Le morte de politique monetaire

Information is always revealed, though whether it is interpreted correctly is another matter entirely. This week we learned that monetary policy as it was known, a policy made by an independent policy authority is now finished. Will it ever come back? Unclear at this time.

Fiscal v. Monetary Policy

There is no sense of the divide between fiscal and monetary policy in America anymore. At the best of times and in the best of circumstances these two complemented each other. At the very least they counteracted the excesses or problems created by each other, when it was not the best of times or the best of circumstances. Now, the situation is drastically different.

Monetary policy is already left in a reactionary mode with fiscal policy on a disastrous trajectory with no recognition of a need for correction by any responsible authority. Add into the mix a president with a penchant for tweeting policy ideas, as if a few hundred characters was capable of capturing the nuance of policy in this century.

The President is wrong that business is at a competitive disadvantage in the US compared to other countries because these other countries have negative rates. Now the President’s business history includes real estate purchase and development. This line of business involves a great amount of debt typically and low rates are clearly favorable and lower costs and likely risks.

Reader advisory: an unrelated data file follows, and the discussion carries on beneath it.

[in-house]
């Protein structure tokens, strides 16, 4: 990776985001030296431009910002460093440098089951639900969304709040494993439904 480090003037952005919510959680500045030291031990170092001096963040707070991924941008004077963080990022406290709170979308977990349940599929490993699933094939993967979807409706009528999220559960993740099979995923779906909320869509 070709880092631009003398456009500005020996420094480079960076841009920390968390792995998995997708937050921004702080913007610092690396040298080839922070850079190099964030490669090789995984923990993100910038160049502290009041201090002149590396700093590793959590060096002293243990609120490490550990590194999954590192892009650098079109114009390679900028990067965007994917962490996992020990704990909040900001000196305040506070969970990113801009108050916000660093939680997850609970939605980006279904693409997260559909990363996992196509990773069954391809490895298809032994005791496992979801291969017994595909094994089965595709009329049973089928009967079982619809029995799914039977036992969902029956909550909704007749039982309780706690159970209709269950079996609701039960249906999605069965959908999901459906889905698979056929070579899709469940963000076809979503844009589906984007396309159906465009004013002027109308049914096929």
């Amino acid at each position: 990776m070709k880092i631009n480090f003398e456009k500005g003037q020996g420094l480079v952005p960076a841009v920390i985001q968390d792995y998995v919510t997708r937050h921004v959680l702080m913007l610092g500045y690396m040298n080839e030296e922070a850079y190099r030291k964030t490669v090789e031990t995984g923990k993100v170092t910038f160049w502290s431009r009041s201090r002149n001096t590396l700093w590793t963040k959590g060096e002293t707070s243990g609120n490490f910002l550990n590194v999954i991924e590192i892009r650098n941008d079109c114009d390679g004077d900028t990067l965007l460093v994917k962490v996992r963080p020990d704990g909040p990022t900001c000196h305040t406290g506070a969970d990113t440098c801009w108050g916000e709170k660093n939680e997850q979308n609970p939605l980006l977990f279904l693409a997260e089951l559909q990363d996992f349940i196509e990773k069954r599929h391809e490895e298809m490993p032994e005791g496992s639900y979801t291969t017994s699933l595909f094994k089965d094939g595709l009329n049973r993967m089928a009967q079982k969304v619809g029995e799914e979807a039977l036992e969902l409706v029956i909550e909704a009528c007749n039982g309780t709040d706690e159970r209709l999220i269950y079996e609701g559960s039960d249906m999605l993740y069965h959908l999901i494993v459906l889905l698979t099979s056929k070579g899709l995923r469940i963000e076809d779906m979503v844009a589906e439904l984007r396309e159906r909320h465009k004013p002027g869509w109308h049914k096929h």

The distinction is so blurred at this time that I heard a news reporter on Bloomberg Radio this week read that markets wondered if central banks would coordinate activity in an effort to give them a “fiscal boost.”

What we learned this week

The Federal Reserve executed an inter-meeting rate cut. Let’s not call it a surprise since it was widely anticipated and was in some quarters priced in already. This cut which was supposed to support markets did nothing of the sort as they continued to fall. Why did this cut fail to work?

Well let’s see: cutting rates ease credit conditions, in a situation where credit conditions were already good and there was no serious business demand for the easing. If we look at the precipitating factor for the market declines as the coronavirus outbreak the move is even more questionable. The virus outbreak creates a negative outlook for earnings by companies in many sectors, not a situation where the rate cut clearly helps.

The move smelled on its own of panic: that there was no plan in place and we will cut rates to see if that helps. In that way these types of move help create their own issues. People start to wonder if the Fed knows something they do not. They ask, what does the Fed see in its outlook that I may not? I doubt seriously that this issue was brought up when discussing the outcomes of this move.


There are no clear indicators about how this is going to play out. We have the volatility of a Presidential election year, the corona virus and the impact on business, a disastrous fiscal position for the US government budget, and the list can go on and on. The most interesting outcome may be the supposed response to the Biden wins on Super Tuesday. The bump there, and the interpretation that markets rose as a response to the possibility of a centrist candidate is sure to create interesting responses in some quarters.

All this goes on and we sacrificed one of the great features of the US policy regime, the independence of the Federal Reserve. I would suggest there were always issues with the independence and some natural limits on it, but it still offered the possibility of a counterpoint to fiscal policy. The specter of monetized trillion dollar deficits is not only real but likely and will be a drag on the economy as it happens. The way out of this scenario right now seems to be growth, likely generated through a technological leap forward to improve production.

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